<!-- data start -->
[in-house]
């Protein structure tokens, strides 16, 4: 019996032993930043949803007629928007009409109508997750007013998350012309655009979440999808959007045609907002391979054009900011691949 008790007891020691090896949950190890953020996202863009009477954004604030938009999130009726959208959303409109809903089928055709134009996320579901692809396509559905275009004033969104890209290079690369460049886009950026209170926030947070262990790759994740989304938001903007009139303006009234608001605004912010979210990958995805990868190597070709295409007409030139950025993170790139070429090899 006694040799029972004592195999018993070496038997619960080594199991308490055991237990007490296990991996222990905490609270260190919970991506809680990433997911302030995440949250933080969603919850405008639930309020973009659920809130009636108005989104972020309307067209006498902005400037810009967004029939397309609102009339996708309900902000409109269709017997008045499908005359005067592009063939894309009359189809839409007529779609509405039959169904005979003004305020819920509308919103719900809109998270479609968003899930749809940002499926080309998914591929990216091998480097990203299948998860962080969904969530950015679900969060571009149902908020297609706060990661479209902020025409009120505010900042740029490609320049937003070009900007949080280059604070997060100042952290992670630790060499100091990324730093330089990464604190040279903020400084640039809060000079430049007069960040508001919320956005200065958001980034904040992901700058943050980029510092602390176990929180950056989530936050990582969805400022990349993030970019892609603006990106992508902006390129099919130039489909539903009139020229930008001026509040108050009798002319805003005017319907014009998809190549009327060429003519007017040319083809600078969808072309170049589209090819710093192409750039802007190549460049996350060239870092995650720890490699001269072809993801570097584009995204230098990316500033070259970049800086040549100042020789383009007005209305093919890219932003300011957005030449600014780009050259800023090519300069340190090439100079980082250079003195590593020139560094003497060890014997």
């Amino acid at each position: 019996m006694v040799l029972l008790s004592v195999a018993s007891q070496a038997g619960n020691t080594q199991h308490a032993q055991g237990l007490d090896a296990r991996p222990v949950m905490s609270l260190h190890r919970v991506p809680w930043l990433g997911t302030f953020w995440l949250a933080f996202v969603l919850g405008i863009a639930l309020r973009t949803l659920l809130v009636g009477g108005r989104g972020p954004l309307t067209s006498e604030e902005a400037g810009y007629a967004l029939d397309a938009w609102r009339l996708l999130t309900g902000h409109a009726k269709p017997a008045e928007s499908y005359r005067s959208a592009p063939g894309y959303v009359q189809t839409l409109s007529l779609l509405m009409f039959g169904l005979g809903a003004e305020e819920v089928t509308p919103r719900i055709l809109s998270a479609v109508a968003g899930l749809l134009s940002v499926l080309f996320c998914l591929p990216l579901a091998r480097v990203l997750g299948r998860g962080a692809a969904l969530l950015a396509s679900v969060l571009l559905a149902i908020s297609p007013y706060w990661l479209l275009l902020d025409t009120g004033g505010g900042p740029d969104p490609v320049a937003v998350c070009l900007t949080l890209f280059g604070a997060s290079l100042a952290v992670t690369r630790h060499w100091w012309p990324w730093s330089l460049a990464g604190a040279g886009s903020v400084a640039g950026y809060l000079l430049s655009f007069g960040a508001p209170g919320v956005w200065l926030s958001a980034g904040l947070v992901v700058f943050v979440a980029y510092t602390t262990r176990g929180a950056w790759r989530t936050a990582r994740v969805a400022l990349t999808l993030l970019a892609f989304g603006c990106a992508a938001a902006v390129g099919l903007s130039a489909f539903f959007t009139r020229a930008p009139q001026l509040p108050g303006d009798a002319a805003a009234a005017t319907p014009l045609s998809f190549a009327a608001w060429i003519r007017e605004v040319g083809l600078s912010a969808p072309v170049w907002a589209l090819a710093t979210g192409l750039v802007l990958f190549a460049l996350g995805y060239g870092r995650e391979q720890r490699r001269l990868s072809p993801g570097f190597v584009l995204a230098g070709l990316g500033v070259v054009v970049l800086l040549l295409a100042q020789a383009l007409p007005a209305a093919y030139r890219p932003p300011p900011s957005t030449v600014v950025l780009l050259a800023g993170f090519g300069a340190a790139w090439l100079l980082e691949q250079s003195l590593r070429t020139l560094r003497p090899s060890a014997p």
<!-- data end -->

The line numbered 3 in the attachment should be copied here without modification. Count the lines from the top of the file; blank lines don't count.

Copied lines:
């Amino acid at each position: 019996m006694v040799l029972l008790s004592v195999a018993s007891q070496a038997g619960n020691t080594q199991h308490a032993q055991g237990l007490d090896a296990r991996p222990v949950m905490s609270l260190h190890r919970v991506p809680w930043l990433g997911t302030f953020w995440l949250a933080f996202v969603l919850g405008i863009a639930l309020r973009t949803l659920l809130v009636g009477g108005r989104g972020p954004l309307t067209s006498e604030e902005a400037g810009y007629a967004l029939d397309a938009w609102r009339l996708l999130t309900g902000h409109a009726k269709p017997a008045e928007s499908y005359r005067s959208a592009p063939g894309y959303v009359q189809t839409l409109s007529l779609l509405m009409f039959g169904l005979g809903a003004e305020e819920v089928t509308p919103r719900i055709l809109s998270a479609v109508a968003g899930l749809l134009s940002v499926l080309f996320c998914l591929p990216l579901a091998r480097v990203l997750g299948r998860g962080a692809a969904l969530l950015a396509s679900v969060l571009l559905a149902i908020s297609p007013y706060w990661l479209l275009l902020d025409t009120g004033g505010g900042p740029d969104p490609v320049a937003v998350c070009l900007t949080l890209f280059g604070a997060s290079l100042a952290v992670t690369r630790h060499w100091w012309p990324w730093s330089l460049a990464g604190a040279g886009s903020v400084a640039g950026y809060l000079l430049s655009f007069g960040a508001p209170g919320v956005w200065l926030s958001a980034g904040l947070v992901v700058f943050v979440a980029y510092t602390t262990r176990g929180a950056w790759r989530t936050a990582r994740v969805a400022l990349t999808l993030l970019a892609f989304g603006c990106a992508a938001a902006v390129g099919l903007s130039a489909f539903f959007t009139r020229a930008p009139q001026l509040p108050g303006d009798a002319a805003a009234a005017t319907p014009l045609s998809f190549a009327a608001w060429i003519r007017e605004v040319g083809l600078s912010a969808p072309v170049w907002a589209l090819a710093t979210g192409l750039v802007l990958f190549a460049l996350g995805y060239g870092r995650e391979q720890r490699r001269l990868s072809p993801g570097f190597v584009l995204a230098g070709l990316g500033v070259v054009v970049l800086l040549l295409a100042q020789a383009l007409p007005a209305a093919y030139r890219p932003p300011p900011s957005t030449v600014v950025l780009l050259a800023g993170f090519g300069a340190a790139w090439l100079l980082e691949q250079s003195l590593r070429t020139l560094r003497p090899s060890a014997p």